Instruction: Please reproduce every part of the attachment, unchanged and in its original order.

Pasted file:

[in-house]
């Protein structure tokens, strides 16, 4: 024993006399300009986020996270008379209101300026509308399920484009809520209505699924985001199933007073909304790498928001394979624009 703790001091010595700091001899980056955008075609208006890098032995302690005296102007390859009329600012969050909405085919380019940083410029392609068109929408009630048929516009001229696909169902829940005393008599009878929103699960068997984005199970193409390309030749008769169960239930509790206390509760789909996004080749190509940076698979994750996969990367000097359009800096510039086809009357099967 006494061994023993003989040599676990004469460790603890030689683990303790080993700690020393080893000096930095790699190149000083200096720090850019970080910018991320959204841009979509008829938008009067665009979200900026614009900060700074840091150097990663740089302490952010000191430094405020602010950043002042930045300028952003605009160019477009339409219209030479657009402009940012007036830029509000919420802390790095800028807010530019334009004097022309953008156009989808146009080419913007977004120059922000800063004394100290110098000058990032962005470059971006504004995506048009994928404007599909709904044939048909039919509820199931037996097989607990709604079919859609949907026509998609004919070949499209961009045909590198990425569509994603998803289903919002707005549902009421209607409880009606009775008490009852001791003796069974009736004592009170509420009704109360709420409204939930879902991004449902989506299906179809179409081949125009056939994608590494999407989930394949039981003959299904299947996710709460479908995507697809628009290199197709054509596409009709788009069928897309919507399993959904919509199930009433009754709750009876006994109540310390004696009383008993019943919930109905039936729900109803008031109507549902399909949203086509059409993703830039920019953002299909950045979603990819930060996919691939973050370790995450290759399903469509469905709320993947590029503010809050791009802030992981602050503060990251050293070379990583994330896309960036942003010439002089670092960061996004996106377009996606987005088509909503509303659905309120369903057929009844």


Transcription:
[in-house]
């Protein structure tokens, strides 16, 4: 024993006399300009986020996270008379209101300026509308399920484009809520209505699924985001199933007073909304790498928001394979624009 703790001091010595700091001899980056955008075609208006890098032995302690005296102007390859009329600012969050909405085919380019940083410029392609068109929408009630048929516009001229696909169902829940005393008599009878929103699960068997984005199970193409390309030749008769169960239930509790206390509760789909996004080749190509940076698979994750996969990367000097359009800096510039086809009357099967 006494061994023993003989040599676990004469460790603890030689683990303790080993700690020393080893000096930095790699190149000083200096720090850019970080910018991320959204841009979509008829938008009067665009979200900026614009900060700074840091150097990663740089302490952010000191430094405020602010950043002042930045300028952003605009160019477009339409219209030479657009402009940012007036830029509000919420802390790095800028807010530019334009004097022309953008156009989808146009080419913007977004120059922000800063004394100290110098000058990032962005470059971006504004995506048009994928404007599909709904044939048909039919509820199931037996097989607990709604079919859609949907026509998609004919070949499209961009045909590198990425569509994603998803289903919002707005549902009421209607409880009606009775008490009852001791003796069974009736004592009170509420009704109360709420409204939930879902991004449902989506299906179809179409081949125009056939994608590494999407989930394949039981003959299904299947996710709460479908995507697809628009290199197709054509596409009709788009069928897309919507399993959904919509199930009433009754709750009876006994109540310390004696009383008993019943919930109905039936729900109803008031109507549902399909949203086509059409993703830039920019953002299909950045979603990819930060996919691939973050370790995450290759399903469509469905709320993947590029503010809050791009802030992981602050503060990251050293070379990583994330896309960036942003010439002089670092960061996004996106377009996606987005088509909503509303659905309120369903057929009844």